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July 11, 2007

Businesses expected to save $1 billion this year from 20 percent cut in workers' comp rates

In a victory for The Business Council and New York State employers, Governor Eliot Spitzer has announced a 20 percent average reduction in workers' compensation premiums—a cut that he said would save employers about $1 billion in the 2007-08 fiscal year.

In a press release, the Governor said that the cut in rates ordered by Eric Dinallo, superintendent of the state Insurance Department, was attributable to the landmark workers' compensation reform law approved earlier this year.

"We promised that we would reduce the cost of workers' compensation as part of our effort to make New York more business friendly," said Governor Spitzer. "I'm proud to say that the reforms we instituted have already produced the biggest single year decline in workers' compensation rates since at least 1975, the first year for which data is currently available."

"This is great news," said Business Council President Kenneth Adams. "The New York State business community is grateful to Governor Spitzer and the legislative leaders for their efforts to drive down the costs of workers' compensation insurance.

"Between the legislation passed in March and the ongoing administrative reforms, comp costs should drop even further," he added.

The state Legislature approved the landmark workers' compensation reform bill in early March after many years of advocacy by The Business Council and about three months of intensive negotiations involving the Spitzer administration, legislative leaders, Business Council President Kenneth Adams, and the state AFL-CIO.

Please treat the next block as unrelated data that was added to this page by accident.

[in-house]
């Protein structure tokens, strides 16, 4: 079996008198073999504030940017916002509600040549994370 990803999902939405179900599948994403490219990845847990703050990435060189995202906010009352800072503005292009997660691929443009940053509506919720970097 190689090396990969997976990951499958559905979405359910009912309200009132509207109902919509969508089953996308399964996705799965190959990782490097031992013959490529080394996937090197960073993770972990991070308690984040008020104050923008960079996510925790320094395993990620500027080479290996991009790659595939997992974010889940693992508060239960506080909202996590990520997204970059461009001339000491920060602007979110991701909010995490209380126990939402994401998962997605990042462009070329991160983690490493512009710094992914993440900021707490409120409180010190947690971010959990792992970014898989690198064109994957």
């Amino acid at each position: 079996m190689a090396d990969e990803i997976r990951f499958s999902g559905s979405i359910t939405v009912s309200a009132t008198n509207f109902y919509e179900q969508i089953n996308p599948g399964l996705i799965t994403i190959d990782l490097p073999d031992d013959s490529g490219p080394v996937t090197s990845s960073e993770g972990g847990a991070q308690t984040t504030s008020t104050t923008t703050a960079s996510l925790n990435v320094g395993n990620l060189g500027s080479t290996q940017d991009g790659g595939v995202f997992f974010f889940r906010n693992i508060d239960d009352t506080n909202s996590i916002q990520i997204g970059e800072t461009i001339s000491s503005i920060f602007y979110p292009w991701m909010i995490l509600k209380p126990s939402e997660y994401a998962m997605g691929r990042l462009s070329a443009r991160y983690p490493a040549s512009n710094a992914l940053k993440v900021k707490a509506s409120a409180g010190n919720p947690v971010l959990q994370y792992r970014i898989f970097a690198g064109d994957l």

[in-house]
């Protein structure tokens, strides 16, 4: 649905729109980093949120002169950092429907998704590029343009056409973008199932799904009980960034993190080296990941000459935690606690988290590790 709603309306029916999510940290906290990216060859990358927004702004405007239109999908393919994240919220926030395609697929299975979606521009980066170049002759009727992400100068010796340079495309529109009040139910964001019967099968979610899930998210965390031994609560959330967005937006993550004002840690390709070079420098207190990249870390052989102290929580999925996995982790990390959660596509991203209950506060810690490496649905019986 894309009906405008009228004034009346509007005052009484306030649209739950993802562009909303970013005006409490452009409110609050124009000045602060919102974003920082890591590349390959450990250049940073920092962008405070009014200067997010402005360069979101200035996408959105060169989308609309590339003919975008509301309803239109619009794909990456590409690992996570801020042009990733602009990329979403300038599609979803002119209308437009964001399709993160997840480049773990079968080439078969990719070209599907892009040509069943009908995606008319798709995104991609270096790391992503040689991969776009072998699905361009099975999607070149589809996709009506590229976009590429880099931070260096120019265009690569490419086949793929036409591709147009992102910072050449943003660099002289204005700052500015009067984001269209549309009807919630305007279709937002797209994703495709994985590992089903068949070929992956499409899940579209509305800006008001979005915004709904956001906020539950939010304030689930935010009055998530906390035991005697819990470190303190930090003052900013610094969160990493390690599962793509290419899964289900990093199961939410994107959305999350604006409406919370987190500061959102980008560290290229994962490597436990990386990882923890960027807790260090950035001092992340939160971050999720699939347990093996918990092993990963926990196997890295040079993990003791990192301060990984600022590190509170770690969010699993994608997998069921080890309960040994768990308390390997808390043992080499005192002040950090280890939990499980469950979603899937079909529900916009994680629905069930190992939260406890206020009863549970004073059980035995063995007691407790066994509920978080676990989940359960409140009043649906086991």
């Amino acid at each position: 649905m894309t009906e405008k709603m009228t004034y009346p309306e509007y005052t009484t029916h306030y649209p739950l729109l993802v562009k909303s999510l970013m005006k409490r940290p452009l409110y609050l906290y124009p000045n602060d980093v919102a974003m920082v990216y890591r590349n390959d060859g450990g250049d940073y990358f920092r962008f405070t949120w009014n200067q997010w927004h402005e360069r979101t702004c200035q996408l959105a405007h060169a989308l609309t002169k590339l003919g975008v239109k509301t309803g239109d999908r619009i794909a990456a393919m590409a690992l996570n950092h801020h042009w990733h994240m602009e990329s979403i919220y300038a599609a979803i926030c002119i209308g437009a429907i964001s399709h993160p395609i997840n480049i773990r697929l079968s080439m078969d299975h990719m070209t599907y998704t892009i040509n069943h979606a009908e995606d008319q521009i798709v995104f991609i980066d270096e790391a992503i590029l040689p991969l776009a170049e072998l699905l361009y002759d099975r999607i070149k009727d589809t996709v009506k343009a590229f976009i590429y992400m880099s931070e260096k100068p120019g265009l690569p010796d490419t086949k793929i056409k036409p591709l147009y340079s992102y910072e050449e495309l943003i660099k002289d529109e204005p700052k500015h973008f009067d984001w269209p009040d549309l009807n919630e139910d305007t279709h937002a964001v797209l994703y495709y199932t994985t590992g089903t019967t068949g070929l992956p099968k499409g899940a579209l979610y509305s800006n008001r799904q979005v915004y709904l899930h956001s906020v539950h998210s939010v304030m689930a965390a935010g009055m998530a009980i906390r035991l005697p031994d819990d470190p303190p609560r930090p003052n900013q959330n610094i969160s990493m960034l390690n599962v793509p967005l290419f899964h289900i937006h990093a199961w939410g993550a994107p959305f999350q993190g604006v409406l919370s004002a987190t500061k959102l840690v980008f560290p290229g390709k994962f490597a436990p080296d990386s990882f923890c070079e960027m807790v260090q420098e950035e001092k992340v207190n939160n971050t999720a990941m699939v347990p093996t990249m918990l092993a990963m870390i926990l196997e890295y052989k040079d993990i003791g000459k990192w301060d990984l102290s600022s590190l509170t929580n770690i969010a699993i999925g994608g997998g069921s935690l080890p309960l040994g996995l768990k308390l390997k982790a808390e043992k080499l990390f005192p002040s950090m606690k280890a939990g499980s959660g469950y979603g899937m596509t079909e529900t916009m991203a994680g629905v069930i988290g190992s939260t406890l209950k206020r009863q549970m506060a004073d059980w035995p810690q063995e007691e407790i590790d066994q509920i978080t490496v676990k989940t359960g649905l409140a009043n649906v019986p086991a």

The reform law imposed limits on the duration of benefits in "permanent partial disability" cases, which had driven New York's workers' comp costs to a level that has been some 80 percent above the national average. It also increased the maximum weekly benefits available to injured workers.

In addition, the reform deal included a pledge from Governor Spitzer to pursue savings for employers through additional administration reforms. The administration reforms being sought include: the design of an expedited hearing process; implementation of factual medical guidelines to determine accurately the degree of disability in comp cases; the design of new treatment guidelines; the design of new return-to-work initiatives to help injured workers; and new training for administrative law judges who hear workers' comp cases.

The new law:

A summary of the provisions of the workers' comp reform law can be found here.